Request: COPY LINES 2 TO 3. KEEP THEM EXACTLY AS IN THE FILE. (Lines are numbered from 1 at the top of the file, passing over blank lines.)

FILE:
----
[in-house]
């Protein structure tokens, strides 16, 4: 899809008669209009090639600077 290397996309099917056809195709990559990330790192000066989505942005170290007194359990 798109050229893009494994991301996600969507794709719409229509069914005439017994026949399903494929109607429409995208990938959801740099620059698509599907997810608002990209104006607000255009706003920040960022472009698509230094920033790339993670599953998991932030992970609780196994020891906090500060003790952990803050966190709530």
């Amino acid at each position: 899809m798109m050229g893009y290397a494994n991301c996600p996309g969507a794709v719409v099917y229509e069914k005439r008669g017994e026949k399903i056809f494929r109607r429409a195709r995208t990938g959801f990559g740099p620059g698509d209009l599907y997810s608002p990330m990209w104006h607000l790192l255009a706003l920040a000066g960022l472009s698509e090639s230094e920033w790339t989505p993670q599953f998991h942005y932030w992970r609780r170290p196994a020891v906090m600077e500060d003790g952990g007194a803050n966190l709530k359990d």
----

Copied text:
């Protein structure tokens, strides 16, 4: 899809008669209009090639600077 290397996309099917056809195709990559990330790192000066989505942005170290007194359990 798109050229893009494994991301996600969507794709719409229509069914005439017994026949399903494929109607429409995208990938959801740099620059698509599907997810608002990209104006607000255009706003920040960022472009698509230094920033790339993670599953998991932030992970609780196994020891906090500060003790952990803050966190709530």
């Amino acid at each position: 899809m798109m050229g893009y290397a494994n991301c996600p996309g969507a794709v719409v099917y229509e069914k005439r008669g017994e026949k399903i056809f494929r109607r429409a195709r995208t990938g959801f990559g740099p620059g698509d209009l599907y997810s608002p990330m990209w104006h607000l790192l255009a706003l920040a000066g960022l472009s698509e090639s230094e920033w790339t989505p993670q599953f998991h942005y932030w992970r609780r170290p196994a020891v906090m600077e500060d003790g952990g007194a803050n966190l709530k359990d």